These objects are also achieved according to the present invention by providing a pressure support system and method of providing a flow of breathing gas that includes a source of breathing gas, a pressure generator, and a patient circuit coupled to the pressure generator for delivering the flow of breathing gas from the pressure generator to an airway of the patient. The pressure generator includes a motor, a rotatable drive shaft driven by the motor, and an impeller mounted on the drive shaft. The impeller is configured and arranged such that the pressure generator delivers a substantially constant pressure over a range of flows output from the pressure generator, including flows in the range of 10-150 l/min. In addition, the pressure generator delivers the substantially constant pressure selected over a range of pressures, including pressures in over a range of 10-65 cmH2O, which is established based on a rotational speed of the motor.
These and other objects, features and characteristics of the present invention, as well as the methods of operation and functions of the related elements of structure and the combination of parts and economies of manufacture, will become more apparent upon consideration of the following description and the appended claims with reference to the accompanying drawings, all of which form a part of this specification, wherein like reference numerals designate corresponding parts in the various figures. It is to be expressly understood, however, that the drawings are for the purpose of illustration and description only and are not intended as a definition of the limits of the invention.
FIG. 1 is a schematic view of a pressure support system according to the principles of the present invention;
FIG. 2 is a perspective view of an impeller for use in the pressure support system of FIG. 1;
FIG. 3 is a top plan view of the impeller of FIG. 2;
FIG. 4 is a cross-sectional view of the impeller of FIGS. 2 and 3 taken along line IV—IV of FIG. 3;
FIG. 5 is a top plan view of a pressure generator of the pressure support system of FIG. 1 including the impeller of FIGS. 2-4;
FIG. 6 is a perspective view of the pressure generator of FIG. 5;
FIG. 7 is a schematic diagram of a pressure generator housing of the pressure generator of FIGS. 5 and 6;
FIG. 8 is a chart of the output pressure of the pressure generator according to the present invention compared to the conventional pressure generators over conventional pressure support therapy flow rates;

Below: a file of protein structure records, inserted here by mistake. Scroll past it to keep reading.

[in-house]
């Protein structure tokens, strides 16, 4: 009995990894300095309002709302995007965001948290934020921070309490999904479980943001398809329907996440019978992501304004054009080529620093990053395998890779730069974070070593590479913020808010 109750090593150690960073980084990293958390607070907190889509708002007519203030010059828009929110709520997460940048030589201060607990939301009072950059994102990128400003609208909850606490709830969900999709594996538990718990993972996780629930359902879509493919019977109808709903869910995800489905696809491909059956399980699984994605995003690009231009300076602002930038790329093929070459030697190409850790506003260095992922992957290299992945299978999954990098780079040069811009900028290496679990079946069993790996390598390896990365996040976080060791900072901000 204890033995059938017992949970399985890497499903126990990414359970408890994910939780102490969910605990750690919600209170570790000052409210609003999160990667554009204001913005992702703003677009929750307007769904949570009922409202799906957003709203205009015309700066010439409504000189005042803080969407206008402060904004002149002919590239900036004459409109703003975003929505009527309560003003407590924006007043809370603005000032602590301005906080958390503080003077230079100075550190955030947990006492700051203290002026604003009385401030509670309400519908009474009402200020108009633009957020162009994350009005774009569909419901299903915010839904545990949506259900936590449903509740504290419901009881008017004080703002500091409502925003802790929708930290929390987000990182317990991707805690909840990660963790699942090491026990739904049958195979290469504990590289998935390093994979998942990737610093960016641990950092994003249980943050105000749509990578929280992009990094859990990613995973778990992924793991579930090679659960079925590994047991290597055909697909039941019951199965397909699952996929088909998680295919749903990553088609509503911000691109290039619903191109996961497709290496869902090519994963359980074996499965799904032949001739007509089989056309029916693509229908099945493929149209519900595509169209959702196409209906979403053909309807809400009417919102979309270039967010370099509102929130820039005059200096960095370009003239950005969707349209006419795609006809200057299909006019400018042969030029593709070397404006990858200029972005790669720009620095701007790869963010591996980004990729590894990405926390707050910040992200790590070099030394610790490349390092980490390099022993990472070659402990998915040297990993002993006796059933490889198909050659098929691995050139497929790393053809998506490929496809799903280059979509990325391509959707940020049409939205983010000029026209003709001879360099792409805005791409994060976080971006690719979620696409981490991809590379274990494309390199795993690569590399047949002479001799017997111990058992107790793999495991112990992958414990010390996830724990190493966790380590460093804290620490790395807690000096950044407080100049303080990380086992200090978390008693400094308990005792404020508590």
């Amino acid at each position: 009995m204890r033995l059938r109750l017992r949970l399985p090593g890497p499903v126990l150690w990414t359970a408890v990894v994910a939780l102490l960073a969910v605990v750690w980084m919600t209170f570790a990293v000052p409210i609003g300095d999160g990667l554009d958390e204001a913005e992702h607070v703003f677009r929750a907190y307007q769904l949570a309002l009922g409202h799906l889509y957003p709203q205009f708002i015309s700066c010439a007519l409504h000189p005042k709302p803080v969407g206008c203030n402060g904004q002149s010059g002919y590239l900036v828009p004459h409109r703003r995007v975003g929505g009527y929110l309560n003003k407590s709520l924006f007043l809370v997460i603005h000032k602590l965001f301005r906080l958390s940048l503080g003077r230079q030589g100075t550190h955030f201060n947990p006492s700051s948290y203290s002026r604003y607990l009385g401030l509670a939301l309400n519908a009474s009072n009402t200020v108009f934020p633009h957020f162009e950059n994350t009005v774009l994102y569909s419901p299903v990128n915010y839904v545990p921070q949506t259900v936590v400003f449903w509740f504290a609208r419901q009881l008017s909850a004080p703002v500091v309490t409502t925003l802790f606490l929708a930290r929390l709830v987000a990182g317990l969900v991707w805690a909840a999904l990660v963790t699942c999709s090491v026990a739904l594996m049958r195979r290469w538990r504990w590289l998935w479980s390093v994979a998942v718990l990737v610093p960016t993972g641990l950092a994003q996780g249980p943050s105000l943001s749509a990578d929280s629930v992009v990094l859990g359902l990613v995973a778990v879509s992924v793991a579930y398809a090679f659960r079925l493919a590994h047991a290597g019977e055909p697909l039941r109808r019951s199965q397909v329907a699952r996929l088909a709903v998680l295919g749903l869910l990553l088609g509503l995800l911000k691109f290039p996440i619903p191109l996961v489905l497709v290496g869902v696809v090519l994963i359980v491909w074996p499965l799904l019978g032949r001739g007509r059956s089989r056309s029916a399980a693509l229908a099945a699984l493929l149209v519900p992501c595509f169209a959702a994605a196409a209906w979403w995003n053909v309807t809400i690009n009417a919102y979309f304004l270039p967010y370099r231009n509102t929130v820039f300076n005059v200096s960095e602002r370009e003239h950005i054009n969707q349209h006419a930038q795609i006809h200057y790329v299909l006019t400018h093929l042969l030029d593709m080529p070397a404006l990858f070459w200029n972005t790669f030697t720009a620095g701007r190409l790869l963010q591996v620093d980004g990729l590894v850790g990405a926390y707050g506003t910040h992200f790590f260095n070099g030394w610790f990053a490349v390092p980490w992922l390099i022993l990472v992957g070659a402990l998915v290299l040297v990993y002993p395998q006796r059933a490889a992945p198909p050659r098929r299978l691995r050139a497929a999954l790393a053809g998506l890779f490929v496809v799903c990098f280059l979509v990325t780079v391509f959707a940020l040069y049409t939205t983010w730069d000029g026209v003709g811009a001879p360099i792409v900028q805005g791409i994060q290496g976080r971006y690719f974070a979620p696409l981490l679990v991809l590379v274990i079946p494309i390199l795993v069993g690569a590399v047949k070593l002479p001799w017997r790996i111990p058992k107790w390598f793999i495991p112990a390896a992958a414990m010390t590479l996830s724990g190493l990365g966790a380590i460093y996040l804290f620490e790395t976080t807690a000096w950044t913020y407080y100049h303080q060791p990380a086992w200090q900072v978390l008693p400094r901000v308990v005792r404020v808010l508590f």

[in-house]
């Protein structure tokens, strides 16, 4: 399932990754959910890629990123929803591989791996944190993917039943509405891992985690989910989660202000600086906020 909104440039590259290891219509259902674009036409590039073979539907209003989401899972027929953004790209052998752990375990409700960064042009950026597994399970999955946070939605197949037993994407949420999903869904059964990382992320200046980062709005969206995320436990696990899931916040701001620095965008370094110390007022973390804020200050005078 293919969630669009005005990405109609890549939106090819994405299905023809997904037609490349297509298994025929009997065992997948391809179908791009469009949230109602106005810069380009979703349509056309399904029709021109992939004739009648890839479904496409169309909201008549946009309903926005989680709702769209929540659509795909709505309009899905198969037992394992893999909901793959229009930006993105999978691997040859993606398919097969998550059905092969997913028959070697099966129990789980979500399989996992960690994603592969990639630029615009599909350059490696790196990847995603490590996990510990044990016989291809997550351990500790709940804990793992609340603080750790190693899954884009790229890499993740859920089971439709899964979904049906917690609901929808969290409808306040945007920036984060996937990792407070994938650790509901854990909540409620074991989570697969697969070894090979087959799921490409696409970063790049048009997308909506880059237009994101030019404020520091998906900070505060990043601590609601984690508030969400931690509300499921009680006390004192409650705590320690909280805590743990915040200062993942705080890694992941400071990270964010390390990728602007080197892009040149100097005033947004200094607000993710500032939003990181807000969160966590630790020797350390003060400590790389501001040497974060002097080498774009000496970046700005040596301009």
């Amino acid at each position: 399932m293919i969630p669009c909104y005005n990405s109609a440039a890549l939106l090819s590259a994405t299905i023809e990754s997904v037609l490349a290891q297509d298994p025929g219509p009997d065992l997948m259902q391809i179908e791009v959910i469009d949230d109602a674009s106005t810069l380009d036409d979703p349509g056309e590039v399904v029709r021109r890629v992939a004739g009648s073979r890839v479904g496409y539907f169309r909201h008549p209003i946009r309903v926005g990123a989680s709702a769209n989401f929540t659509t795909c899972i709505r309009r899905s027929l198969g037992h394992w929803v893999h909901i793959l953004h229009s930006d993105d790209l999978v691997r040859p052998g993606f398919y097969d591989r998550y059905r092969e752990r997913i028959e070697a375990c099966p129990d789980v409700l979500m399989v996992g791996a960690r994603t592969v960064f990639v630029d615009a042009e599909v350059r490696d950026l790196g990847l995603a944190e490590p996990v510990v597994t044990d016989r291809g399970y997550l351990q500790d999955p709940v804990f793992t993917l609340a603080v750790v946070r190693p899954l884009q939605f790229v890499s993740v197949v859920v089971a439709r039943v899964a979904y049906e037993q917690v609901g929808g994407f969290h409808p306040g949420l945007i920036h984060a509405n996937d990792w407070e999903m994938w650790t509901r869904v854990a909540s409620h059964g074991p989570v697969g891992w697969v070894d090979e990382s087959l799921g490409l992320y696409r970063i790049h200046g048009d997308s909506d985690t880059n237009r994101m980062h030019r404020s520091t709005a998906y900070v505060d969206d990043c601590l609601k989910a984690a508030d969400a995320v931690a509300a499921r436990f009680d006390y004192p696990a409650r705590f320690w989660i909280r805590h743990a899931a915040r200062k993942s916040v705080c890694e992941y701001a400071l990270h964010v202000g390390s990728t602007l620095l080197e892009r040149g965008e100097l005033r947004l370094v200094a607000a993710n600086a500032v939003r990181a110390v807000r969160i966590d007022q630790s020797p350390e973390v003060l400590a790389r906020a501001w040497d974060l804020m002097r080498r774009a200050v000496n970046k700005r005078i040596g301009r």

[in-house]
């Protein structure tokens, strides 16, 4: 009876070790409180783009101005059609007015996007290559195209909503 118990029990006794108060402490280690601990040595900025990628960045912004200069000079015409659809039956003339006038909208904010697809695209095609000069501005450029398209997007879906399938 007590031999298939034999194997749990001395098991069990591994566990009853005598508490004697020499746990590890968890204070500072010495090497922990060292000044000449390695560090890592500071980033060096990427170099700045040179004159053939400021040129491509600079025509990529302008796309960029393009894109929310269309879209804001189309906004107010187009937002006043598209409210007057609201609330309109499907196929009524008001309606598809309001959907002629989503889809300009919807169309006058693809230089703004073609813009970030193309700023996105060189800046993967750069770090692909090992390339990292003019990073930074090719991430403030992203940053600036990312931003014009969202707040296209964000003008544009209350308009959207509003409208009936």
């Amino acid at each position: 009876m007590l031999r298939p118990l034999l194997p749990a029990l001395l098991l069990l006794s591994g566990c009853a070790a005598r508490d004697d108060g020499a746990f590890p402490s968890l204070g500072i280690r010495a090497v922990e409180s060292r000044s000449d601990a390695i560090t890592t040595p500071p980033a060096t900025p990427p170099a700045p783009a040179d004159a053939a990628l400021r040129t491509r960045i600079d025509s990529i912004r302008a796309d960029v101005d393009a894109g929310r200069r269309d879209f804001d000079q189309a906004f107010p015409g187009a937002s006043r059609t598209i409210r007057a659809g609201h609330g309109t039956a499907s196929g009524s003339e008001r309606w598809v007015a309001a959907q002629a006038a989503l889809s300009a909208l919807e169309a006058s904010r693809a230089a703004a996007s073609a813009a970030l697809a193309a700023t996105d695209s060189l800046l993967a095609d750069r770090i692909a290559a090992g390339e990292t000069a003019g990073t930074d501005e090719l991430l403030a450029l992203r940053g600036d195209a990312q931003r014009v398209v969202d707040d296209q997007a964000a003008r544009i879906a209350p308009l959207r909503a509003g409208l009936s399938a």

FIGS. 9 and 10 are charts illustrating the output pressure of the pressure generator of the present invention over conventional pressure support therapy flow rates and at a number of motor speeds; and
FIG. 11 is a schematic view of a pressure support system according to another embodiment of the present invention.
FIG. 1 schematically illustrates a pressure support system 10 according to the principles of the present invention. Pressure support system 10 includes a source of breathing gas 12, such as air from the ambient atmosphere or a tank, oxygen from a tank or oxygen concentrator, a mixture of gases, with or without nebulized medication or the like, as known in the art. Pressure support system 10 also includes a pressure generator 14 that receives gas from the gas source and elevates the pressure of the gas to produce a flow of breathing gas at a pressure that is greater than the ambient, i.e., atmospheric, pressure. A patient circuit 16, which is typically a flexible conduit, carries the pressurized flow of breathing gas to the patient. A patient interface device 18 coupled to the patient circuit communicates the flow of breathing gas from patient circuit 14 to the airway of the patient. Patient interface device 18 is any device suited for this purpose, such as a nasal mask, nasal/oral mask, total face mask, nasal cannula, trachea tube, endotracheal tube, hood, or other conventional patient respiratory gas delivery system as known in the art.
Pressure generator 14 includes an impeller 20 disposed within a housing 22. The details of impeller 20 are discussed below with reference to FIGS. 2-4, and the details of housing 22 are discussed below with reference to FIGS. 5-6. A motor 24 coupled to a drive shaft 26 rotates impeller 20. The operation of motor 24 is controlled by a controller 28. Controller 28 is any device, system or assembly suitable to operate motor 24. In its simplest form, controller 28 can be a power supply operated by an on/off switch. Of course, this allows for little control over the speed of motor 24. In a preferred embodiment of the present invention, controller 28 is capable of adjusting the speed of motor 24 to set the desired pressure to be output by pressure generator 14. To this end, conventional controls, which are schematically illustrated as input/output device 30, are provided for providing inputs to controller 28, for example to select the desired output pressure, and, hence, the operating speed of motor 24. Of course, the present invention also contemplates using input/output device 30 and controller 28 to control the operation of pressure support system 10, which can include setting and displaying information, such as current pressure settings, alarms, and usage of the system. Exemplary controls include an on/off control for the pressure support system, a timing type control for selective operation of the pressure support system 10, selectors for the desired pressures to be delivered by the pressure support system 10 and other controls and displays as known in the art.